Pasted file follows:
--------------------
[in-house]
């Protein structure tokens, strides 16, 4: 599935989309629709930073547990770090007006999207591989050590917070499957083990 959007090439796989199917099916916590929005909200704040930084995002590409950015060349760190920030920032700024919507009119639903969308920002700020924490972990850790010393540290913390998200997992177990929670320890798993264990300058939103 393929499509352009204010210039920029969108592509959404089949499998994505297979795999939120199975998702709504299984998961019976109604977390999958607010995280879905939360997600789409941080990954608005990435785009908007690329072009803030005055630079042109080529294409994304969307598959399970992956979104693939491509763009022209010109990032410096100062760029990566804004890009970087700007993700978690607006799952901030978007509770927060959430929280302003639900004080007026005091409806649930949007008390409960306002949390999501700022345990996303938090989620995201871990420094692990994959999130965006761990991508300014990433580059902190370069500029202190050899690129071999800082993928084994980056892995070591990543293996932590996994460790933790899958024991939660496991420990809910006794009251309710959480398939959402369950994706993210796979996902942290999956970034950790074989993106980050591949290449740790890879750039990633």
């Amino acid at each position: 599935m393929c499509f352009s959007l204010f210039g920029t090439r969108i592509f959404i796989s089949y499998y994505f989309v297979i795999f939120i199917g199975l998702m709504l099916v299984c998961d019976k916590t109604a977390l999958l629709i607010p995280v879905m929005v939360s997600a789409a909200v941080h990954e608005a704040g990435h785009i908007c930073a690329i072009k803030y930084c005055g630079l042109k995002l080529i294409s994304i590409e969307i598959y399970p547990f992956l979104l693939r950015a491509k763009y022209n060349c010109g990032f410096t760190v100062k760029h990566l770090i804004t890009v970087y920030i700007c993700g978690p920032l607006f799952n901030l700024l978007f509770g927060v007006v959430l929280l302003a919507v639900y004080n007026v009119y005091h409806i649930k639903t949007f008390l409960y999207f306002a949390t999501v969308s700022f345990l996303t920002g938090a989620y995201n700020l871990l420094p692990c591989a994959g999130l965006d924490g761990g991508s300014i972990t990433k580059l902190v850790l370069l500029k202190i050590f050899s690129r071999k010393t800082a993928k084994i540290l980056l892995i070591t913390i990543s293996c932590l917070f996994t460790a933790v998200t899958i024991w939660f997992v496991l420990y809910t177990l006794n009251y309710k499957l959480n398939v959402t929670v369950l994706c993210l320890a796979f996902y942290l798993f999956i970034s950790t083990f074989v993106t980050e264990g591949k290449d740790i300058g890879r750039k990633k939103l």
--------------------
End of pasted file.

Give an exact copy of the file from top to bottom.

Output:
[in-house]
């Protein structure tokens, strides 16, 4: 599935989309629709930073547990770090007006999207591989050590917070499957083990 959007090439796989199917099916916590929005909200704040930084995002590409950015060349760190920030920032700024919507009119639903969308920002700020924490972990850790010393540290913390998200997992177990929670320890798993264990300058939103 393929499509352009204010210039920029969108592509959404089949499998994505297979795999939120199975998702709504299984998961019976109604977390999958607010995280879905939360997600789409941080990954608005990435785009908007690329072009803030005055630079042109080529294409994304969307598959399970992956979104693939491509763009022209010109990032410096100062760029990566804004890009970087700007993700978690607006799952901030978007509770927060959430929280302003639900004080007026005091409806649930949007008390409960306002949390999501700022345990996303938090989620995201871990420094692990994959999130965006761990991508300014990433580059902190370069500029202190050899690129071999800082993928084994980056892995070591990543293996932590996994460790933790899958024991939660496991420990809910006794009251309710959480398939959402369950994706993210796979996902942290999956970034950790074989993106980050591949290449740790890879750039990633």
């Amino acid at each position: 599935m393929c499509f352009s959007l204010f210039g920029t090439r969108i592509f959404i796989s089949y499998y994505f989309v297979i795999f939120i199917g199975l998702m709504l099916v299984c998961d019976k916590t109604a977390l999958l629709i607010p995280v879905m929005v939360s997600a789409a909200v941080h990954e608005a704040g990435h785009i908007c930073a690329i072009k803030y930084c005055g630079l042109k995002l080529i294409s994304i590409e969307i598959y399970p547990f992956l979104l693939r950015a491509k763009y022209n060349c010109g990032f410096t760190v100062k760029h990566l770090i804004t890009v970087y920030i700007c993700g978690p920032l607006f799952n901030l700024l978007f509770g927060v007006v959430l929280l302003a919507v639900y004080n007026v009119y005091h409806i649930k639903t949007f008390l409960y999207f306002a949390t999501v969308s700022f345990l996303t920002g938090a989620y995201n700020l871990l420094p692990c591989a994959g999130l965006d924490g761990g991508s300014i972990t990433k580059l902190v850790l370069l500029k202190i050590f050899s690129r071999k010393t800082a993928k084994i540290l980056l892995i070591t913390i990543s293996c932590l917070f996994t460790a933790v998200t899958i024991w939660f997992v496991l420990y809910t177990l006794n009251y309710k499957l959480n398939v959402t929670v369950l994706c993210l320890a796979f996902y942290l798993f999956i970034s950790t083990f074989v993106t980050e264990g591949k290449d740790i300058g890879r750039k990633k939103l």